In eLearning, Leave Nothing to Chance. Track Everything.


Investing in the professional development of your employees is not a small ticket item, nor should it be. It’s too important. Spending some cash to show your employees you want to help them become better at their job is something you’ll find in profiles of companies included on “best places to work” lists.

Despite its importance, trainers find it difficult to quantify the impact of a training program. Managers know they need to provide training, so they do it, but it’s often done in a way that’s not ensuring they (and their employees) are getting out of it what they’re putting into it.

At Expand, we’re changing that. Big Data is changing how decisions are made in fields like marketing, so why can’t we use it to inform learning strategies?

eLearning Makes Training Effectiveness Measurable

Training that takes place in a classroom has some measurement challenges. It can be nearly impossible to know how many people quit paying attention and at what point during the training. Sure, you might be able to quiz the audience to assess what they absorbed, but it’s not an indicator of engagement. Some people are good test takers. Furthermore, it doesn’t take real life application into account. Did the learning drive behavioral change? How do you know?

Converting classroom training to digital and mobile platforms creates myriad possibilities for measurement and reporting, empowering managers and training teams to make data-driven decisions that make learning better and produce better results.

We’ve built a reporting framework for clients to measure learning performance. Here is what we monitor:

Roll-up data: Aggregate and study data above the individual level, i.e. by department, retail store, division, business unit - however you group your employees. Look for commonalities and disparities between groups, then investigate why they exist.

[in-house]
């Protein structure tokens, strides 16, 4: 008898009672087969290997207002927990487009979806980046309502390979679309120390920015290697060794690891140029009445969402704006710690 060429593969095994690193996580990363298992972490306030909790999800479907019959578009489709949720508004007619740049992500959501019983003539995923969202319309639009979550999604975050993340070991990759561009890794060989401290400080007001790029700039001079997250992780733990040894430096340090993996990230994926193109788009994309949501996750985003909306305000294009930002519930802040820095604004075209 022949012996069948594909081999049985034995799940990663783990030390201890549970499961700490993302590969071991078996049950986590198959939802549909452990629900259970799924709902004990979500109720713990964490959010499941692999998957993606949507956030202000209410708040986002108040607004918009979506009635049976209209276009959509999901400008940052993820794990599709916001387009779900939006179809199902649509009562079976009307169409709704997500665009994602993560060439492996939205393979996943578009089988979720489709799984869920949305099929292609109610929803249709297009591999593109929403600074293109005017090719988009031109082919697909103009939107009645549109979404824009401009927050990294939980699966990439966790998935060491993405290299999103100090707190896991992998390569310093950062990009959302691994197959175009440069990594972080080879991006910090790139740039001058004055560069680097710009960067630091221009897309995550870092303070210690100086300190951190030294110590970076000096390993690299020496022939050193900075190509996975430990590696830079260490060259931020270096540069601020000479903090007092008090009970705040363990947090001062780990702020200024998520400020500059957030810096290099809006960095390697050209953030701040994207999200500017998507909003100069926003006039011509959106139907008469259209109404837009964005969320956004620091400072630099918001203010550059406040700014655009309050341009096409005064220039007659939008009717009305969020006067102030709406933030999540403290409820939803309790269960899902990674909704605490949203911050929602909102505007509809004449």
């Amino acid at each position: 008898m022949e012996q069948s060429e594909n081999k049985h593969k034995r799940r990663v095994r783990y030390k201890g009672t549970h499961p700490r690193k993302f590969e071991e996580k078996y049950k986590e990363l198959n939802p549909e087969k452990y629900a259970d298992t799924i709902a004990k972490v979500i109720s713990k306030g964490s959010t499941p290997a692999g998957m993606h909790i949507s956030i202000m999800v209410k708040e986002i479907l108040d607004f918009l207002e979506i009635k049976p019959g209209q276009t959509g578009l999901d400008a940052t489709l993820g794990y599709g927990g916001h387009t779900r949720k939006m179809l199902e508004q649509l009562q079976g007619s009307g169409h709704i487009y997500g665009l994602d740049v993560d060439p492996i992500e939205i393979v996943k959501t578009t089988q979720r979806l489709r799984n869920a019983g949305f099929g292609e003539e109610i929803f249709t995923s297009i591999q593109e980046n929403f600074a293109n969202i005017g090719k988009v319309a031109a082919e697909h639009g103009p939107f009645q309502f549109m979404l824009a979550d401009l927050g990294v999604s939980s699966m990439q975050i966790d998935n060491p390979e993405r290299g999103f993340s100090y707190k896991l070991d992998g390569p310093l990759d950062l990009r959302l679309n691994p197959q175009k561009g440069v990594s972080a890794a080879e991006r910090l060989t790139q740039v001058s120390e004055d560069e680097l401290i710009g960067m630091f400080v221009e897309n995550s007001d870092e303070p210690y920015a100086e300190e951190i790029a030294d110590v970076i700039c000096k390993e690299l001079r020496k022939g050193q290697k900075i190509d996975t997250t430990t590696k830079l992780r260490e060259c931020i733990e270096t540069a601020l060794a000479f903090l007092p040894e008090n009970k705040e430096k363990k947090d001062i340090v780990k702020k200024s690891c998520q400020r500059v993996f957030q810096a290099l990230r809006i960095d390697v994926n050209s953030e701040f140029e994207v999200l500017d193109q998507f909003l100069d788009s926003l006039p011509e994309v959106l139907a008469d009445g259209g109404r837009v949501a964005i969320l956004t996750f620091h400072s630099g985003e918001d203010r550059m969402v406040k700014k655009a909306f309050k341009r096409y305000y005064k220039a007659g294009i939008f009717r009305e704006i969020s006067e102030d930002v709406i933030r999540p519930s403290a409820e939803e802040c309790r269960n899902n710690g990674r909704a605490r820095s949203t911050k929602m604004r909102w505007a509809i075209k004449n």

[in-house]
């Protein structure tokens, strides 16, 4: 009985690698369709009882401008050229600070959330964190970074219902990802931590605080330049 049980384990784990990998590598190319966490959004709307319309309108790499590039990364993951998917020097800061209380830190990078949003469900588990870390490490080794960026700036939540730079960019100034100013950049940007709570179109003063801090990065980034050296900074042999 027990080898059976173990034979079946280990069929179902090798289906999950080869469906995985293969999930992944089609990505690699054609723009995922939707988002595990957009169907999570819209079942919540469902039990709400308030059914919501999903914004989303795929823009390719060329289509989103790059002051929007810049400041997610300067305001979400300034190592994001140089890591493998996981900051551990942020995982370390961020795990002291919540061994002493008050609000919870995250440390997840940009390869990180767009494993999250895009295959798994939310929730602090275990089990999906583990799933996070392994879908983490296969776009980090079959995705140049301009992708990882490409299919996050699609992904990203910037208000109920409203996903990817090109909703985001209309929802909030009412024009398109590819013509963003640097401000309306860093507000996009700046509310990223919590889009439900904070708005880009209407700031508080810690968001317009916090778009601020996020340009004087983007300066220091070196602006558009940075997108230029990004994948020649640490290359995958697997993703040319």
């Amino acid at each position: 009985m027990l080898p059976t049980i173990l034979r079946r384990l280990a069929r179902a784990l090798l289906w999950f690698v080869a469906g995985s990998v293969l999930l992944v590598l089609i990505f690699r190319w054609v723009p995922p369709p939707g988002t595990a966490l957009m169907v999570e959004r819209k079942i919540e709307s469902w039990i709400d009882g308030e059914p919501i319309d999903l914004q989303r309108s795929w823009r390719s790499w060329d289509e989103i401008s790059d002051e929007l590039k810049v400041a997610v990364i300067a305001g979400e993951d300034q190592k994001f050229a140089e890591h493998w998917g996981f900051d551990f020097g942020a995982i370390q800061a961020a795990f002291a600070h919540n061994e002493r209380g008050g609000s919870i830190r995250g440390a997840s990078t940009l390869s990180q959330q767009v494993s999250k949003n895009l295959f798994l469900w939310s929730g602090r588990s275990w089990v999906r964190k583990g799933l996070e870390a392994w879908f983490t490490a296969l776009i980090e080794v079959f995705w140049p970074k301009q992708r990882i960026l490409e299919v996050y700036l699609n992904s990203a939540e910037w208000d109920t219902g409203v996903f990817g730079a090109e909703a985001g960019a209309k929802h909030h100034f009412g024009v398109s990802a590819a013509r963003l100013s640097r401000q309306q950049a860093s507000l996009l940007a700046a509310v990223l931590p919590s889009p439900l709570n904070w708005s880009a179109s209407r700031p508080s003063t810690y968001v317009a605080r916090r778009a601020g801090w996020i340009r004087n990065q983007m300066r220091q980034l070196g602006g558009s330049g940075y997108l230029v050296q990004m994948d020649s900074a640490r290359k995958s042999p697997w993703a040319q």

Training Completions: What percentage of your users have completed the learning? You can use this information to send reminders to those not completing learning as they should. It also sends a message about the subject matter of your training or how it’s presented. If completion rates are particularly low, it’s possible your audience isn’t seeing the value of the learning.

Training Abandonment: Monitor how many of your participants are completing some, most or all of your training. If there’s a large drop-off at a certain point, there’s a problem with the content. It may be boring, too long, or, again, the audience isn’t seeing the value.

Feedback on Course: Ask students if the learning was good, bad or otherwise. You can scatter these questions throughout the program or module so responses are collected as the audience is engaged, rather than after-the-fact.

Behavioral Change: Survey students about your initial objective. If the initial objective was to train students on a 5-step safety inspection process, ask about their degree of familiarity with the topic. In this example, we see that before the training, 131 participants were not aware of—or fully understood—the 5-step safety inspection process. After training, however, that number decreased to just 30 participants.

Ready to start collecting actionable data about your organization’s learning program? We can get you started. 

If you're interested, check out ExpandShare's eLearning Services to see how your program can be an epic success.

Will Holland